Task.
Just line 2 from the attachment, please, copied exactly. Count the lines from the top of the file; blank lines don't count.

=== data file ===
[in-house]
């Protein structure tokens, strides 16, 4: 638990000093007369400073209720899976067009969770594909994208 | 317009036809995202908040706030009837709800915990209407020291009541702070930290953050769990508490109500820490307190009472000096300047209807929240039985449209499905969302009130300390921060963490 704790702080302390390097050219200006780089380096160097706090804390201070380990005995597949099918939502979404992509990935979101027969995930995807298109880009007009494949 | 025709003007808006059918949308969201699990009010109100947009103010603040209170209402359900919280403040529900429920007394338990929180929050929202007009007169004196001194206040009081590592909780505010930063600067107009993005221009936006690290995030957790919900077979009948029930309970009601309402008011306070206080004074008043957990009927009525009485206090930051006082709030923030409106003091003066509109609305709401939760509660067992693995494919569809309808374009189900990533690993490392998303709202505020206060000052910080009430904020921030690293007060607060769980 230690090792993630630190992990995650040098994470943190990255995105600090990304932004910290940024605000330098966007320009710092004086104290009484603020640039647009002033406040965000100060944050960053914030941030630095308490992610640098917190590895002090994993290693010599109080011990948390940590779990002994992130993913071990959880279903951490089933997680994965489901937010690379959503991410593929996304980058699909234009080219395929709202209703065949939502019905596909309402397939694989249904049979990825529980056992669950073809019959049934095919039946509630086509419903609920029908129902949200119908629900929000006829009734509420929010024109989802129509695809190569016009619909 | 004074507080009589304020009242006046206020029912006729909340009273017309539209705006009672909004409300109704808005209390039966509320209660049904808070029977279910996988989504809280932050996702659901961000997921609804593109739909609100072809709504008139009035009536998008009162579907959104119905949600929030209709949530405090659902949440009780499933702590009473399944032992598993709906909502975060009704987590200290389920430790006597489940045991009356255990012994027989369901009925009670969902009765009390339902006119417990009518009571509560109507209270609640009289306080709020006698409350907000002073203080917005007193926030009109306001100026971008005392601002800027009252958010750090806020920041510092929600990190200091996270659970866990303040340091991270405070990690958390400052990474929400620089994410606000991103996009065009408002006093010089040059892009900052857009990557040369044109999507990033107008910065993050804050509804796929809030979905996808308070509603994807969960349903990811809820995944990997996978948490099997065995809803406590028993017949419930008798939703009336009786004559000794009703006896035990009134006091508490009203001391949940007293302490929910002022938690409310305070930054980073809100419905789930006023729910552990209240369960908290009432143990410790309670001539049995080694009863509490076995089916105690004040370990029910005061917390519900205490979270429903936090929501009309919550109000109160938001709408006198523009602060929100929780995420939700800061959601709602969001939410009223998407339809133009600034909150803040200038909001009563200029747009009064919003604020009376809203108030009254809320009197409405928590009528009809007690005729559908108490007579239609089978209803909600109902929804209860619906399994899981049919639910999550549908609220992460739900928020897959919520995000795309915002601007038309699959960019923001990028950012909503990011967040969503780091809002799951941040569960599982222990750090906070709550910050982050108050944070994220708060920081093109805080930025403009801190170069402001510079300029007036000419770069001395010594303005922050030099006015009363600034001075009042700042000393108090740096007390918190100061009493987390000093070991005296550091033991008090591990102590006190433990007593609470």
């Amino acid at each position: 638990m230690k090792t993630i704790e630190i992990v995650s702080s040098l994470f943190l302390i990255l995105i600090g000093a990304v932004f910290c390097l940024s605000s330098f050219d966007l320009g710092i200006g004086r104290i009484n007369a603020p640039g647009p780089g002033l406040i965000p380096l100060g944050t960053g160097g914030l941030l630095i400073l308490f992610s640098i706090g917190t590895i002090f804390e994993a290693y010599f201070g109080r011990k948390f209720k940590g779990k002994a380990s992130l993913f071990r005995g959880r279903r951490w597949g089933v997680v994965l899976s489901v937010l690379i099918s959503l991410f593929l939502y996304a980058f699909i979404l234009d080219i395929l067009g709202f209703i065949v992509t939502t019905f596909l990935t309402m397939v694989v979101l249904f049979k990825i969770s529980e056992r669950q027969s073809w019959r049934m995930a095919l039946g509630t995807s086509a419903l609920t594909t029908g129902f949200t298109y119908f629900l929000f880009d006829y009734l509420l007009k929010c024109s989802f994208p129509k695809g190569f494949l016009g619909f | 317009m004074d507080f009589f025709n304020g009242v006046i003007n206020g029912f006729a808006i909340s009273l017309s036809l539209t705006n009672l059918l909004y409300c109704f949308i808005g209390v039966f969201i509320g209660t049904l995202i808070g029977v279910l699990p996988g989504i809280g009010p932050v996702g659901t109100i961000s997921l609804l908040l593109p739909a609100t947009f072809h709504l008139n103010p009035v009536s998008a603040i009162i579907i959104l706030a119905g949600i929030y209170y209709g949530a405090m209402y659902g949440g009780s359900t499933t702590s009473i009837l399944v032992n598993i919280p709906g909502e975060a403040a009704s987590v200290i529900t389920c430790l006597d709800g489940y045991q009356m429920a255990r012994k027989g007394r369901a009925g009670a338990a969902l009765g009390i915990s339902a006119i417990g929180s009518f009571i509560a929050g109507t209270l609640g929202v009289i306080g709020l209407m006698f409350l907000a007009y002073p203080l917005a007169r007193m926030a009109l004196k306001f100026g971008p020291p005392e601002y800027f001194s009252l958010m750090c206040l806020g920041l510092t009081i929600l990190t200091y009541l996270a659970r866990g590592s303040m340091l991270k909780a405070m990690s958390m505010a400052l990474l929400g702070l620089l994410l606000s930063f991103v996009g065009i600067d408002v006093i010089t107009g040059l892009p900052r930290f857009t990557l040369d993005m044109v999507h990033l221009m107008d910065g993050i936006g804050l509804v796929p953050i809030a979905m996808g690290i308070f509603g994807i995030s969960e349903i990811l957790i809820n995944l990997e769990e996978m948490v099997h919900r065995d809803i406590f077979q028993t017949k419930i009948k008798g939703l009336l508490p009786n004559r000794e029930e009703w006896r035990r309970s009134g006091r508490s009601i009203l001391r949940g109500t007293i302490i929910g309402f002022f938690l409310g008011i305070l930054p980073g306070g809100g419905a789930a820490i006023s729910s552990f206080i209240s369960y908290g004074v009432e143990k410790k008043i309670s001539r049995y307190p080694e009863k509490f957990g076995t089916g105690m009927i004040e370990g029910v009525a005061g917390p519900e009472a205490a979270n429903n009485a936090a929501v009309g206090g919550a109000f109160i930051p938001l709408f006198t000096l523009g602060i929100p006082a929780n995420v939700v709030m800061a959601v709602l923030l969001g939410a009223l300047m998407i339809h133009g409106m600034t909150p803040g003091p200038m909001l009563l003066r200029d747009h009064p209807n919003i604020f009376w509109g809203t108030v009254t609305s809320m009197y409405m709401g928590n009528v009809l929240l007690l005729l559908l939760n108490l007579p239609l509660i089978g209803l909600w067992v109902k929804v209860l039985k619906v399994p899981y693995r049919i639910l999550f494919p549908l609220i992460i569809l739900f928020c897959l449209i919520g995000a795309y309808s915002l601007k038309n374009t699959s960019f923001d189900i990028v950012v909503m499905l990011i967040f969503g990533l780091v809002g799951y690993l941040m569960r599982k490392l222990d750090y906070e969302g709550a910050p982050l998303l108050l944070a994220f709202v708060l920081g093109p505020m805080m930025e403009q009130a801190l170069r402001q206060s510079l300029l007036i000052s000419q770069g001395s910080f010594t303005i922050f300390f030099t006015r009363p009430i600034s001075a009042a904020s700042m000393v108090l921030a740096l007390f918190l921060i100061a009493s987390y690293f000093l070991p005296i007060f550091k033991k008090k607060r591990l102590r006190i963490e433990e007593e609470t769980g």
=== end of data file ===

């Protein structure tokens, strides 16, 4: 638990000093007369400073209720899976067009969770594909994208 | 317009036809995202908040706030009837709800915990209407020291009541702070930290953050769990508490109500820490307190009472000096300047209807929240039985449209499905969302009130300390921060963490 704790702080302390390097050219200006780089380096160097706090804390201070380990005995597949099918939502979404992509990935979101027969995930995807298109880009007009494949 | 025709003007808006059918949308969201699990009010109100947009103010603040209170209402359900919280403040529900429920007394338990929180929050929202007009007169004196001194206040009081590592909780505010930063600067107009993005221009936006690290995030957790919900077979009948029930309970009601309402008011306070206080004074008043957990009927009525009485206090930051006082709030923030409106003091003066509109609305709401939760509660067992693995494919569809309808374009189900990533690993490392998303709202505020206060000052910080009430904020921030690293007060607060769980 230690090792993630630190992990995650040098994470943190990255995105600090990304932004910290940024605000330098966007320009710092004086104290009484603020640039647009002033406040965000100060944050960053914030941030630095308490992610640098917190590895002090994993290693010599109080011990948390940590779990002994992130993913071990959880279903951490089933997680994965489901937010690379959503991410593929996304980058699909234009080219395929709202209703065949939502019905596909309402397939694989249904049979990825529980056992669950073809019959049934095919039946509630086509419903609920029908129902949200119908629900929000006829009734509420929010024109989802129509695809190569016009619909 | 004074507080009589304020009242006046206020029912006729909340009273017309539209705006009672909004409300109704808005209390039966509320209660049904808070029977279910996988989504809280932050996702659901961000997921609804593109739909609100072809709504008139009035009536998008009162579907959104119905949600929030209709949530405090659902949440009780499933702590009473399944032992598993709906909502975060009704987590200290389920430790006597489940045991009356255990012994027989369901009925009670969902009765009390339902006119417990009518009571509560109507209270609640009289306080709020006698409350907000002073203080917005007193926030009109306001100026971008005392601002800027009252958010750090806020920041510092929600990190200091996270659970866990303040340091991270405070990690958390400052990474929400620089994410606000991103996009065009408002006093010089040059892009900052857009990557040369044109999507990033107008910065993050804050509804796929809030979905996808308070509603994807969960349903990811809820995944990997996978948490099997065995809803406590028993017949419930008798939703009336009786004559000794009703006896035990009134006091508490009203001391949940007293302490929910002022938690409310305070930054980073809100419905789930006023729910552990209240369960908290009432143990410790309670001539049995080694009863509490076995089916105690004040370990029910005061917390519900205490979270429903936090929501009309919550109000109160938001709408006198523009602060929100929780995420939700800061959601709602969001939410009223998407339809133009600034909150803040200038909001009563200029747009009064919003604020009376809203108030009254809320009197409405928590009528009809007690005729559908108490007579239609089978209803909600109902929804209860619906399994899981049919639910999550549908609220992460739900928020897959919520995000795309915002601007038309699959960019923001990028950012909503990011967040969503780091809002799951941040569960599982222990750090906070709550910050982050108050944070994220708060920081093109805080930025403009801190170069402001510079300029007036000419770069001395010594303005922050030099006015009363600034001075009042700042000393108090740096007390918190100061009493987390000093070991005296550091033991008090591990102590006190433990007593609470």